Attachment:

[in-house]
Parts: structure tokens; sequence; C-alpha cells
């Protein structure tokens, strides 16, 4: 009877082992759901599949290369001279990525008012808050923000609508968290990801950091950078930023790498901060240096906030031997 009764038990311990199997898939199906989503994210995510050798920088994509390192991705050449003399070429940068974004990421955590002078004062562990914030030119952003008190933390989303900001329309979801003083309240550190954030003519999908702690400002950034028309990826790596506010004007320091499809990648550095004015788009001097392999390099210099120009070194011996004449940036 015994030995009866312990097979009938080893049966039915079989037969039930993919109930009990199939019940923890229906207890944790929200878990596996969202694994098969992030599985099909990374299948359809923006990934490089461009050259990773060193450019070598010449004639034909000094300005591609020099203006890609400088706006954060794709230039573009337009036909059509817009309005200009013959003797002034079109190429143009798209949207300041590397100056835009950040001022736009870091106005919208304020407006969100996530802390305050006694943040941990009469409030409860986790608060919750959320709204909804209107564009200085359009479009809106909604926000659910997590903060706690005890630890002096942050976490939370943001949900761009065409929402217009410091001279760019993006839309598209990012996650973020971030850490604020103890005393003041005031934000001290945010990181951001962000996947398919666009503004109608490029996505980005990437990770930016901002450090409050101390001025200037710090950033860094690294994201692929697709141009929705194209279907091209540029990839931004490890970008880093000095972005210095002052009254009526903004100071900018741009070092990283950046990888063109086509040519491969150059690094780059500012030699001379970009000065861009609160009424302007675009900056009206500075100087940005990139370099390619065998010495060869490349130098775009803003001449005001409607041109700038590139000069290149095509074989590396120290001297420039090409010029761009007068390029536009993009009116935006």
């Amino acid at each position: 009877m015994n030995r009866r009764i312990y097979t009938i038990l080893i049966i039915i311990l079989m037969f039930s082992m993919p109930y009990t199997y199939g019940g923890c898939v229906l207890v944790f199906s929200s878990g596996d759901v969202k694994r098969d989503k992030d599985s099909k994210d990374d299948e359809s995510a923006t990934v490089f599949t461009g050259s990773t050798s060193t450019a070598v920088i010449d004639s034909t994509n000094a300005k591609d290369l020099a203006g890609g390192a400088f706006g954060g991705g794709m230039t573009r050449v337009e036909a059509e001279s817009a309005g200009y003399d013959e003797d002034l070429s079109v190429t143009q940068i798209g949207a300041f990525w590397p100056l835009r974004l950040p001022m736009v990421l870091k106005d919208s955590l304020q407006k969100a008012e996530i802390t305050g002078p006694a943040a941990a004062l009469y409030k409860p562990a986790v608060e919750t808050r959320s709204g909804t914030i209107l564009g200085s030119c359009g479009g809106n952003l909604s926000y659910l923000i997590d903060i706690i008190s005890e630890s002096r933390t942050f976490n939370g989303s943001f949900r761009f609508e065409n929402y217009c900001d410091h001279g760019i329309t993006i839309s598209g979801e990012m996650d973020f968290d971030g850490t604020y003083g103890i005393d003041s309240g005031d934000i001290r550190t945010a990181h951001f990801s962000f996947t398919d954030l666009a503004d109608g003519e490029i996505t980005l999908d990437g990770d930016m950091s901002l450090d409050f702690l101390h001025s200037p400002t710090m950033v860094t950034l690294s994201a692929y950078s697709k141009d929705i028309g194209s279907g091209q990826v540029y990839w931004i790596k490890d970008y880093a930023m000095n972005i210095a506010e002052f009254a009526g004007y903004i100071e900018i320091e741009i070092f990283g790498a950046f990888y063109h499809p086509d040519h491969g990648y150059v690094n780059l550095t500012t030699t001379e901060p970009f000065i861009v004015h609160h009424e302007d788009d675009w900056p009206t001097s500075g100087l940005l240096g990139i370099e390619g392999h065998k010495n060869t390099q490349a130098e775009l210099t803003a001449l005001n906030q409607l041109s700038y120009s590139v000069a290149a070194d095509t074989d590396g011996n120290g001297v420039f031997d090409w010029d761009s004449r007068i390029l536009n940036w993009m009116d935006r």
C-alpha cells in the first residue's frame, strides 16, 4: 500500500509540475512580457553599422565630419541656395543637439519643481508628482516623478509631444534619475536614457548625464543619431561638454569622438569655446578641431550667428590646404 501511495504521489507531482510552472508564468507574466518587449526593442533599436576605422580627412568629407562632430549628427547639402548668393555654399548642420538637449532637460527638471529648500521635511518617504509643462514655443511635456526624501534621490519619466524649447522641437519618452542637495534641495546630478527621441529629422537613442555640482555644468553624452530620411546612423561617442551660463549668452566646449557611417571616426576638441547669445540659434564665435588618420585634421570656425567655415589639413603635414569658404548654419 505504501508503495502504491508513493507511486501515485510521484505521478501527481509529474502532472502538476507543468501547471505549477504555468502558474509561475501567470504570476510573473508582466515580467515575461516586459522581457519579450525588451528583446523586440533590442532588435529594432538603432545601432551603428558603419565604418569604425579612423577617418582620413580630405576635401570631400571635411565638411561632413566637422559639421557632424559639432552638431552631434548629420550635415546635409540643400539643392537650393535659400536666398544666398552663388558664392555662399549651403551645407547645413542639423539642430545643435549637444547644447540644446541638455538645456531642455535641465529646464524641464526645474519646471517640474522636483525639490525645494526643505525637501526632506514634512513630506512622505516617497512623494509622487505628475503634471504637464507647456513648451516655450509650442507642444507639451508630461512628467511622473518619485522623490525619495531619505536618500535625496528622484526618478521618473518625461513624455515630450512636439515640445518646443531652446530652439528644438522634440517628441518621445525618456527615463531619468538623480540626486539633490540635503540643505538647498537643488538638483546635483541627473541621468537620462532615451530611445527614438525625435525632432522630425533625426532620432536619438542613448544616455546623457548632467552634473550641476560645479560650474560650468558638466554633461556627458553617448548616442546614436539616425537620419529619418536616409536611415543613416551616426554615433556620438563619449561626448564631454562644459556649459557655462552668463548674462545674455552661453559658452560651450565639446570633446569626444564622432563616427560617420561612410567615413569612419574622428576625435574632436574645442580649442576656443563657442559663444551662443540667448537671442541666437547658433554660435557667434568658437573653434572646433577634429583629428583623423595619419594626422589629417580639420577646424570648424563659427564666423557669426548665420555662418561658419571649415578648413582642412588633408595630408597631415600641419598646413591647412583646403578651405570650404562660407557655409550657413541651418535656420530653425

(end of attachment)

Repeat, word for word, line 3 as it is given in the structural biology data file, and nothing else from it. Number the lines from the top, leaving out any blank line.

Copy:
């Protein structure tokens, strides 16, 4: 009877082992759901599949290369001279990525008012808050923000609508968290990801950091950078930023790498901060240096906030031997 009764038990311990199997898939199906989503994210995510050798920088994509390192991705050449003399070429940068974004990421955590002078004062562990914030030119952003008190933390989303900001329309979801003083309240550190954030003519999908702690400002950034028309990826790596506010004007320091499809990648550095004015788009001097392999390099210099120009070194011996004449940036 015994030995009866312990097979009938080893049966039915079989037969039930993919109930009990199939019940923890229906207890944790929200878990596996969202694994098969992030599985099909990374299948359809923006990934490089461009050259990773060193450019070598010449004639034909000094300005591609020099203006890609400088706006954060794709230039573009337009036909059509817009309005200009013959003797002034079109190429143009798209949207300041590397100056835009950040001022736009870091106005919208304020407006969100996530802390305050006694943040941990009469409030409860986790608060919750959320709204909804209107564009200085359009479009809106909604926000659910997590903060706690005890630890002096942050976490939370943001949900761009065409929402217009410091001279760019993006839309598209990012996650973020971030850490604020103890005393003041005031934000001290945010990181951001962000996947398919666009503004109608490029996505980005990437990770930016901002450090409050101390001025200037710090950033860094690294994201692929697709141009929705194209279907091209540029990839931004490890970008880093000095972005210095002052009254009526903004100071900018741009070092990283950046990888063109086509040519491969150059690094780059500012030699001379970009000065861009609160009424302007675009900056009206500075100087940005990139370099390619065998010495060869490349130098775009803003001449005001409607041109700038590139000069290149095509074989590396120290001297420039090409010029761009007068390029536009993009009116935006």